His stuff is often as outrageous as anything that would come 20-30 years later, though often shrouded in the guise of being Instructional and for the public good, rather than just out and out sleazy and titillating as they were. This was the 1930’s and this stuff makes pre-code films looks awful tame.

Marihuana tells the tale of teenager Burma Roberts (Harley Wood) who goes to one booze and weed party and comes out with a drowned friend, hooked on Mary Jane, and knocked up to boot. The wayward path leads her boyfriend to get shot down by the cops and her to become a needle-abusing drug queen. Not bad for 57 minutes!

Esper’s Marihuana is nowhere as outrageous and shocking as Maniac and while arguably “better” than Reefer Madness, maybe less so in its innate inanity and camp. Because it’s not quite as pure camp as Reefer Madness, though it’s got gratuitous nudity thrown in for good measure. Maybe it’s a little grittier and noirish, too.

I’ll tell you this much: Dwain Esper is the godfather of Exploitation, a true trailblazer of sleaze and trash and deserves far more recognition than he’s gotten.

Torture Garden (1967)

Torture Garden (1967) movie poster

director Freddie Francis
viewed: 03/15/2017

It seems that nobody particularly loves the Amicus anthology horror film, Torture Garden. And I guess I’m not going to be the first one to break with the herd on it. It’s mediocrity at best, pretty stupid at worst, and yet certainly not unworthy of viewing.

Robert Bloch scripts the stories and the wrap-around here, and even with the likes of Jack Palance, Burgess Meredith, and Peter Cushing, there isn’t too much vibrance.

Meredith stars in the wrap-around as Dr. Diabolo, who runs a sideshow tent with an extra bit of fortune telling horror stories. Visitors are asked to gaze upon the “shears of fate”, which is kind of weird. The best of these stories includes both Palance and Cushing as Edgar Allan Poe buffs.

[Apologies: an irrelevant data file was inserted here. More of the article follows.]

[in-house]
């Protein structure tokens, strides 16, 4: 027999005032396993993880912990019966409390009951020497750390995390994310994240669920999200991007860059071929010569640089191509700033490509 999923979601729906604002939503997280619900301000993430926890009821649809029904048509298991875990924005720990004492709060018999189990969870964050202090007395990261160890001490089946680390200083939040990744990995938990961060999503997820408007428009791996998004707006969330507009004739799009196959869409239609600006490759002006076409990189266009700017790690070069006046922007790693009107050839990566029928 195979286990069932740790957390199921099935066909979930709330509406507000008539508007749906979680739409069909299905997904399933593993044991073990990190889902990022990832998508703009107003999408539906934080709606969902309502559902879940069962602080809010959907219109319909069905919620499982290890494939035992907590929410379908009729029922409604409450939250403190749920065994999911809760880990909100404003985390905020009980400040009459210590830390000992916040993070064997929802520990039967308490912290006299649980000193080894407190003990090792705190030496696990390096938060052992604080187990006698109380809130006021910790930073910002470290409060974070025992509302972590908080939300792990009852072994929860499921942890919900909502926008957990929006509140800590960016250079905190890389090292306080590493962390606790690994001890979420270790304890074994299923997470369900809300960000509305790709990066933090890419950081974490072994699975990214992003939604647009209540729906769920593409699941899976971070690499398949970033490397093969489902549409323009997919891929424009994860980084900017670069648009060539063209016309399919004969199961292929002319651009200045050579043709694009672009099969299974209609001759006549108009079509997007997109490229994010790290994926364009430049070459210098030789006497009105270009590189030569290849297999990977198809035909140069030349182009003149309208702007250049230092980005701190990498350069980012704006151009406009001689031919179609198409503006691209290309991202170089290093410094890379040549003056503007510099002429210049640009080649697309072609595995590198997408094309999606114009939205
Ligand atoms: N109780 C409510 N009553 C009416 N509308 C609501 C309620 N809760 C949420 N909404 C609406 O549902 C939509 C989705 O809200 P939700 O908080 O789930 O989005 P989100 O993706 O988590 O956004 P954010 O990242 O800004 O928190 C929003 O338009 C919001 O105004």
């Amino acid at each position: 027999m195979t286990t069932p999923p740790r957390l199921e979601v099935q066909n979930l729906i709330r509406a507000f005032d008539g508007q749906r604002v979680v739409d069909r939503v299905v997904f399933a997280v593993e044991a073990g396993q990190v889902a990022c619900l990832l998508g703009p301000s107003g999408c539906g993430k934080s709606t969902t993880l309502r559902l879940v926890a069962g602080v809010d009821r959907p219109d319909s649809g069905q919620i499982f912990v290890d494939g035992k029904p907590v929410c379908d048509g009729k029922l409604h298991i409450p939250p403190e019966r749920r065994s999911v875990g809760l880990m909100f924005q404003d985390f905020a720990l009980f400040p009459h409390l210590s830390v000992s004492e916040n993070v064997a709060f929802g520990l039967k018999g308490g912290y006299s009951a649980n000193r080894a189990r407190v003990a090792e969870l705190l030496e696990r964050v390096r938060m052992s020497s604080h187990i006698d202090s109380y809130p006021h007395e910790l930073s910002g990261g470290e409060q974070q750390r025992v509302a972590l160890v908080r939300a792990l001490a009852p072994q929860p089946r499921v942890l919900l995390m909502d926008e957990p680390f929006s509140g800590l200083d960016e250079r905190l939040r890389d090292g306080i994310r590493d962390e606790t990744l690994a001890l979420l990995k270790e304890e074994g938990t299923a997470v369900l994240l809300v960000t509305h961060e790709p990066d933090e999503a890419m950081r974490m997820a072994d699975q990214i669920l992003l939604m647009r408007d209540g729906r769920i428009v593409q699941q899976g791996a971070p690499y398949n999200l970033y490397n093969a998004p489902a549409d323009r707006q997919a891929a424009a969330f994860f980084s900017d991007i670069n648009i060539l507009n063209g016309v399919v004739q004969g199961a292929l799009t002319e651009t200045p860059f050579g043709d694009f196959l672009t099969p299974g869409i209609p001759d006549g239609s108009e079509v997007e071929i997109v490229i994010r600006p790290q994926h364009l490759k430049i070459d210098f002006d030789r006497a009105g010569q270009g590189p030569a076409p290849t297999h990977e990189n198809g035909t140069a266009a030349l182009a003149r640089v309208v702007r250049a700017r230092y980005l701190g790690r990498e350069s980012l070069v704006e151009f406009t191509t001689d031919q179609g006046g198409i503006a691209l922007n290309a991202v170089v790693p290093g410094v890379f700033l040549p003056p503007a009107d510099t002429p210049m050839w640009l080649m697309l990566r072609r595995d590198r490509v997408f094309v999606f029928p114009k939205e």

I just recently started re-watching Rod Serling’s Night Gallery episodes, which ran from 1969-1970, and this film felt of its ilk. This is neither praise nor criticism, though I always preferred The Twilight Zone to its later cousin. Other Amicus anthologies have proven better, particularly Asylum (1972).

The Handmaiden (2016)

The Handmaiden (2016) movie poster

director Park Chan-wook
viewed: 03/13/2017

Elegant and beautifully staged, Park Chan-wook’s The Handmaiden is an erotic drama featuring many switchbacks and twist and turns. Adapted from a novel by Welsh author Sarah Waters, Park moves the setting of the film to Japanese-occupied Korea in the early 20th Century.

The story itself involves an aristocratic collector of erotic books, a couple of clever thieves playing a long con, and a lonely, isolated young woman, betrothed to the book collector, the widower of her aunt.

The style Park employs here seems intently focused on Western versus Asian, Japanese versus Korean, and the house at which most of the story takes place is a vivid depiction of these characteristics. Part of the house is in the Victorian style, while another part of the house is uniquely Japanese. This plays out in interiors as well, and I think also the way that Park shoots the scenes.

Beyond the story, the plot, this seems to be a key focal point of the film. I don’t know if I’m knowledgeable enough about Japanese and Korean culture to fully extrapolate the details, but the characters are Koreans pretending to be Japanese, or trying to become Japanese. Aspirations are also toward very Western traditions and styles and even modern (for the time) psychiatric treatment.

For one viewing, that is about all I can pull from it, but it was quite interesting. I don’t think I liked it quite as much as others, though I thought it was quite good.  I’ve been a fan since Oldboy (2003) and this was a vast improvement over Stoker (2013). Quite an interesting film.